Indians have largely remained untouched by the epidemics and pandemics the world has seen over the past three decades. India is better placed today to tackle and counter pandemics such as COVID-19. We had our share of failures and learning over decades while managing pandemics such as cholera, plague, influenza, polio, SARS, Japanese Encephalitis, Chikungunya, H1N1, Nipah etc.
In all these decades, more than 30 new infectious agents or pathogens have been detected worldwide. Around 60 percent of these were found to have
a zoonotic origin, carried and spread by animals. COVID-19 has resulted in an unimaginable situation with lockdowns and movement restrictions being imposed in many countries. With a death rate of over 2 lakh around the world, countries are racing to develop a vaccine on the basis of the genetic make-up of the virus which is believed to have mutated in 10 forms already.
Apart from this threat at hand we are facing, there are many other infectious diseases as well which continue to claim lives in India, such as malaria and tuberculosis, which have a high mortality rate associated with them. As per WHO, in 2018 India accounted for 27 percent of TB population across the world. The majority amongst this number is the adults (aged > or = 15) population but a significant ratio is that of children who are suffering from pulmonary TB.
Tuberculosis is a multi-faceted challenge the country is facing. The current government has set a deadline of 2025 to eradicate TB from India. Far-fetched but this deadline has led to multiple innovations that can help us overcome various challenges associated with TB. Not only is the country home to the largest TB population and associated deaths, but also faces significant challenges panning out from developing an accurate database of TB patients, keeping the affected population on the medication regime, affordability, as well as accessibility.
A targeted approach to identify the population affected from TB remains the biggest hurdle. The aspect demands to methodically identify individuals who are at risk for new infection as well as individuals at increased risk for reactivation due to associated high-risk conditions.
Now, the Indian population is not proactively surfacing for a check-up due to resources, stigma, consequential treatment cost et al which needs a comprehensive approach altogether. But, at first, identifying this missing TB population through a well-framed testing infrastructure is half battle won! The steps taken to overcome initial stigma and inertia in the case of COVID-19 through large mass communication channels can be replicated to apply for TB.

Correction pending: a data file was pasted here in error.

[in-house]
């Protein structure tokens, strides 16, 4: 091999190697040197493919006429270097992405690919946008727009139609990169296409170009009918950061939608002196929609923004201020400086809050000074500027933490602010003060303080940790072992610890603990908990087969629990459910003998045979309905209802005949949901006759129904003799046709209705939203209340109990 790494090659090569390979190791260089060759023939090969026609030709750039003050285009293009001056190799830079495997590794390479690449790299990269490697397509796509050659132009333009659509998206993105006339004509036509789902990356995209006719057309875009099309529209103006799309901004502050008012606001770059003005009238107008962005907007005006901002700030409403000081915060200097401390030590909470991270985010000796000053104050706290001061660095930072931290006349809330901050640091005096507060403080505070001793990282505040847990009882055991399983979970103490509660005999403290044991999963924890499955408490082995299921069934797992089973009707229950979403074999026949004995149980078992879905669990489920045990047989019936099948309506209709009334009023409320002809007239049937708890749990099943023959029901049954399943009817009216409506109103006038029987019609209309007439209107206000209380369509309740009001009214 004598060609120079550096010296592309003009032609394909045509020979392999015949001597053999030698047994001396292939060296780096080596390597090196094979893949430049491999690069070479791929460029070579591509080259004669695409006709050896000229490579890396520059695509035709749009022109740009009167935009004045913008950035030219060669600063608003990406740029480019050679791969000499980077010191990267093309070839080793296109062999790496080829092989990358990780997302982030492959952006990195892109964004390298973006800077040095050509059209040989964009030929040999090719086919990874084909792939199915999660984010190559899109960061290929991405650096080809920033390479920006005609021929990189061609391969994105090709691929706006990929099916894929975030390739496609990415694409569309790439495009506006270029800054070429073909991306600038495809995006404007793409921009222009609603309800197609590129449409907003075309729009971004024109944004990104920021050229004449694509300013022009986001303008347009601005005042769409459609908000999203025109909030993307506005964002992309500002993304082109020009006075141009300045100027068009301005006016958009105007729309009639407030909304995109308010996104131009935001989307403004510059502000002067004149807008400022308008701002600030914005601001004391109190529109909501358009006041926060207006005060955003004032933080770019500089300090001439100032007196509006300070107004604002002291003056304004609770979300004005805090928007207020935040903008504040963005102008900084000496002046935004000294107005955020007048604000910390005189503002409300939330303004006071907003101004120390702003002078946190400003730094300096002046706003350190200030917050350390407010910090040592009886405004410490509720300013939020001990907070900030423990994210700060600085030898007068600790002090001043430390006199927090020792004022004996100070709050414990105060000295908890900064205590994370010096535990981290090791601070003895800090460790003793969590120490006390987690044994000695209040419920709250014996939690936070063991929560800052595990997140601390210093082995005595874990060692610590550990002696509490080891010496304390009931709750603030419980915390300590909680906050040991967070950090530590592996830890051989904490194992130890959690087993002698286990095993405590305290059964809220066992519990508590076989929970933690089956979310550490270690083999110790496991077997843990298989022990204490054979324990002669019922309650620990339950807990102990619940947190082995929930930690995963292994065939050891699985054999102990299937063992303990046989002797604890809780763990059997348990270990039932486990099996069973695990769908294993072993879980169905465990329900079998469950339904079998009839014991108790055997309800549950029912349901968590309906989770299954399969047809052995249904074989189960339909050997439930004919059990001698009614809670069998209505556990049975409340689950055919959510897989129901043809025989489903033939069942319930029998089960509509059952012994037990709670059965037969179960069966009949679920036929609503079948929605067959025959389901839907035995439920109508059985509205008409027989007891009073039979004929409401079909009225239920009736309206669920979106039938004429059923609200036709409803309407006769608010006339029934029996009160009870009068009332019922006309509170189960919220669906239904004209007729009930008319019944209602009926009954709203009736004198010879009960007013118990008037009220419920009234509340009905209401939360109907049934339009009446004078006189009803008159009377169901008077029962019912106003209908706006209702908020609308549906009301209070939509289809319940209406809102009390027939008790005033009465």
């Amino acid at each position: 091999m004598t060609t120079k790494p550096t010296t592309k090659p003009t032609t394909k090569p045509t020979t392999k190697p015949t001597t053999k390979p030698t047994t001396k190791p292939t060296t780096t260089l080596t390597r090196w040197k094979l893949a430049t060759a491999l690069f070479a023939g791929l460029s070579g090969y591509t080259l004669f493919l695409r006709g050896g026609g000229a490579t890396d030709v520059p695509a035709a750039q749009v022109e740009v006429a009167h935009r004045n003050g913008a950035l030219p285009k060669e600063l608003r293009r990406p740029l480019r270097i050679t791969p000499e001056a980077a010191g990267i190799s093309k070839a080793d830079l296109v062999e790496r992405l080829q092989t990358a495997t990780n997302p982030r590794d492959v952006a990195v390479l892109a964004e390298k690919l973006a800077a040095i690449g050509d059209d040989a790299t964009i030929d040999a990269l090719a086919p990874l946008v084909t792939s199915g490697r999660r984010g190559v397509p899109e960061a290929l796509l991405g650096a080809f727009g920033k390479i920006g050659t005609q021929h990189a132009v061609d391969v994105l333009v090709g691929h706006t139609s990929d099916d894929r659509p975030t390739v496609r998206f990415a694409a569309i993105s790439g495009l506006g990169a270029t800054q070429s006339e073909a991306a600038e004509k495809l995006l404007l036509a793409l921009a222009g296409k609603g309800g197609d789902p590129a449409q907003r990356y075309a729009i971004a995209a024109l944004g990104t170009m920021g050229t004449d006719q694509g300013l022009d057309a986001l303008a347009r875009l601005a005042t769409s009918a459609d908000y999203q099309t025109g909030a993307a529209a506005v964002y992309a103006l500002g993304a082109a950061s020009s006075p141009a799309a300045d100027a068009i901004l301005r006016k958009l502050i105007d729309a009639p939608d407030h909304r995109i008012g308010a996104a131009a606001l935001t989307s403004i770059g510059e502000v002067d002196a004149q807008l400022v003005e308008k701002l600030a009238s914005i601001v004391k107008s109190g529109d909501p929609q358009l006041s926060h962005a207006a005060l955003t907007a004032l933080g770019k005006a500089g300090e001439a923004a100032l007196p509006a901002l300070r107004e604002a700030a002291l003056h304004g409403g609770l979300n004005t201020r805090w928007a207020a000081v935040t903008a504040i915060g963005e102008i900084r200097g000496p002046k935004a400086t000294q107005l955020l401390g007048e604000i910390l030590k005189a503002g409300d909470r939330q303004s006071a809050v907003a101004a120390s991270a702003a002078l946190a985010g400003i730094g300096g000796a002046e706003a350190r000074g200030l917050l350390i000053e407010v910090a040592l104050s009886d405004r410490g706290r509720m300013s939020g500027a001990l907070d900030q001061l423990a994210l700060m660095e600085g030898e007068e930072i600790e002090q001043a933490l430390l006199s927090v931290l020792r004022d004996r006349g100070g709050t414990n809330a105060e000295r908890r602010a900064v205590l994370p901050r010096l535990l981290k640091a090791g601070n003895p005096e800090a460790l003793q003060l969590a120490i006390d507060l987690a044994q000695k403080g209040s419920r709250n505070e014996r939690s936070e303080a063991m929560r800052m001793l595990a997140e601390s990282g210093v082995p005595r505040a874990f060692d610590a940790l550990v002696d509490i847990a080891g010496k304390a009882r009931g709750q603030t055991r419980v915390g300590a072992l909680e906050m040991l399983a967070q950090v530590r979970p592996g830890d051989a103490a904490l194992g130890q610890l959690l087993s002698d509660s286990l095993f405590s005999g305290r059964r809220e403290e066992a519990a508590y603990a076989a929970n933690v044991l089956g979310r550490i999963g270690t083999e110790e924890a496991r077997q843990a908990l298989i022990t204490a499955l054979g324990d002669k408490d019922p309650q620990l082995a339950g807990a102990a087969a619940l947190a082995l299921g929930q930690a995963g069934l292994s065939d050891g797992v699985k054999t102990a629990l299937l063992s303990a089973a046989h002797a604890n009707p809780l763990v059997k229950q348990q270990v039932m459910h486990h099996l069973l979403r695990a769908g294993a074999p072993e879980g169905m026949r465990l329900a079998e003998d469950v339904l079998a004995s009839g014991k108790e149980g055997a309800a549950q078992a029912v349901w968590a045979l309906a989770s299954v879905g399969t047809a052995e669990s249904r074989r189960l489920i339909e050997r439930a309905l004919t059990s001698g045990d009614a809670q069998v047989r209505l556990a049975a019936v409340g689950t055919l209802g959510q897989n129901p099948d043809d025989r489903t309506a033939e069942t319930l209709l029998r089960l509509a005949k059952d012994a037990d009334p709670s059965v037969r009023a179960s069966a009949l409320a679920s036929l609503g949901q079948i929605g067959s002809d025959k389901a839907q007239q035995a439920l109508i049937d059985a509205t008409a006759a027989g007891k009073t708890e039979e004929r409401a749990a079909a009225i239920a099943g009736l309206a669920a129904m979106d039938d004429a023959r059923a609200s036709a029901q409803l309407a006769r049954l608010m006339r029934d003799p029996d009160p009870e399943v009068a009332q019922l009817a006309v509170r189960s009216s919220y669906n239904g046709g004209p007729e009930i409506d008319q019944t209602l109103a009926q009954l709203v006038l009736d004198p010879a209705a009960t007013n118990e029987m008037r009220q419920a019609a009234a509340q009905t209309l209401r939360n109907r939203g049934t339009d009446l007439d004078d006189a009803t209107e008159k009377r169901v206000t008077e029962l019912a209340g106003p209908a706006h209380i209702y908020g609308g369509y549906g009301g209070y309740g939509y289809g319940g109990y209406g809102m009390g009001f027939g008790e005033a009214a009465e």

The public health ecosystem has taken into account infrastructural, economical and socio-political approaches developed by the world’s leading forces assigned to overcome the challenge. One of the biggest models India can use from the COVID-19 pandemic is to tackle the eminent problem of deploying a fine TB testing mechanism and infrastructure to progress and address TB testing roadblocks in India. Despite hurdles, key pieces of the necessary data infrastructure for mass TB surveillance and management can be extracted from the
COVID-19 model and utilised for collecting data at scale, albeit with gaps, through labs, public and local health agencies.
Once this is deployed, the other giant problem is better and effective drugs that can help people living with MDR and XDR TB. In all these years, USFDA has approved only three drugs that can help in managing TB well including Bedaquiline, Linezolid and now Pretomanid which is yet to be launched in the country.
Genomics has emerged as a next-gen diagnostics arena which is boosting drug and vaccine development basis a relatively new-found scientific basis. In TB specifically, the country saw two big advances last year that could augment the way drugs are developed for the Indian population. One was SPIT-SEQ that sequences the entire genomic make-up of the Mycobacterium Tuberculosis (
Mtb) and provides intelligence as to which drug will work on the (otherwise naturally resistant) bacteria and the second is Genexpert machine that establishes in a couple of hours whether the patient has resistance to a select list of drugs.
When SPIT SEQ was originally launched in August 2019, it was a research use only (RUO) test with validation studies underway. As a result of successful validation results, the study was published in the
International Journal of Tuberculosis and hence the test is now available to be used in a clinical set-up.
The COVID-19 environment saw multiple schools of thoughts-where one spoke of advantages of BCG vaccine, the other of using the anti-malaria drug or even anti-arthritis drug. This reflects a uniform strategy to fill gaps until we have a designated
vaccine for the coronavirus. Where the learnings from an experience were leveraged in this pandemic, it will be smart to leverage the scaled-up learnings from this outbreak to manage other public health issues the country needs to defeat. —Dr Vedam Ramprasad is CEO, Medgenome Labs. The views expressed are personal